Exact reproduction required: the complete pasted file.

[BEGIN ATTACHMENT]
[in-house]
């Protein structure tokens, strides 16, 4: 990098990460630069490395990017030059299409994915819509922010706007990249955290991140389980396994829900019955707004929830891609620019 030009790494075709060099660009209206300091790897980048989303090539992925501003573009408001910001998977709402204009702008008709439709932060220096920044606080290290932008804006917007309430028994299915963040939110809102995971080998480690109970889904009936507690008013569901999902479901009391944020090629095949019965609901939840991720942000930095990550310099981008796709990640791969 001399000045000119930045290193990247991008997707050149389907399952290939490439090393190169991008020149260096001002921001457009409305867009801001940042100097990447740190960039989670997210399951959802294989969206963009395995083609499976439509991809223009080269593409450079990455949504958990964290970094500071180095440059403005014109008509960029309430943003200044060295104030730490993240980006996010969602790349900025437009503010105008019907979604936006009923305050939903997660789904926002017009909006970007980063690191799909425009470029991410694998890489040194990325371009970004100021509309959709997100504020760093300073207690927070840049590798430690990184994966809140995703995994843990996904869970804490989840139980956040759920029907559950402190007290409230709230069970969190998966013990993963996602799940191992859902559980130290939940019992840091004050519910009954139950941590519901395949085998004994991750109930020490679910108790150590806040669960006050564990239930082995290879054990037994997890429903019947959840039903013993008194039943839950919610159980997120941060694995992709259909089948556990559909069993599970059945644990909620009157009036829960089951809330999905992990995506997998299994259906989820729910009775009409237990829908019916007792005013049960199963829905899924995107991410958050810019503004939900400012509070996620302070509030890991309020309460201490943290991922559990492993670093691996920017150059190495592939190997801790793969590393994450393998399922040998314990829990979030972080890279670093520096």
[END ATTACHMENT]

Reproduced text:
[in-house]
């Protein structure tokens, strides 16, 4: 990098990460630069490395990017030059299409994915819509922010706007990249955290991140389980396994829900019955707004929830891609620019 030009790494075709060099660009209206300091790897980048989303090539992925501003573009408001910001998977709402204009702008008709439709932060220096920044606080290290932008804006917007309430028994299915963040939110809102995971080998480690109970889904009936507690008013569901999902479901009391944020090629095949019965609901939840991720942000930095990550310099981008796709990640791969 001399000045000119930045290193990247991008997707050149389907399952290939490439090393190169991008020149260096001002921001457009409305867009801001940042100097990447740190960039989670997210399951959802294989969206963009395995083609499976439509991809223009080269593409450079990455949504958990964290970094500071180095440059403005014109008509960029309430943003200044060295104030730490993240980006996010969602790349900025437009503010105008019907979604936006009923305050939903997660789904926002017009909006970007980063690191799909425009470029991410694998890489040194990325371009970004100021509309959709997100504020760093300073207690927070840049590798430690990184994966809140995703995994843990996904869970804490989840139980956040759920029907559950402190007290409230709230069970969190998966013990993963996602799940191992859902559980130290939940019992840091004050519910009954139950941590519901395949085998004994991750109930020490679910108790150590806040669960006050564990239930082995290879054990037994997890429903019947959840039903013993008194039943839950919610159980997120941060694995992709259909089948556990559909069993599970059945644990909620009157009036829960089951809330999905992990995506997998299994259906989820729910009775009409237990829908019916007792005013049960199963829905899924995107991410958050810019503004939900400012509070996620302070509030890991309020309460201490943290991922559990492993670093691996920017150059190495592939190997801790793969590393994450393998399922040998314990829990979030972080890279670093520096």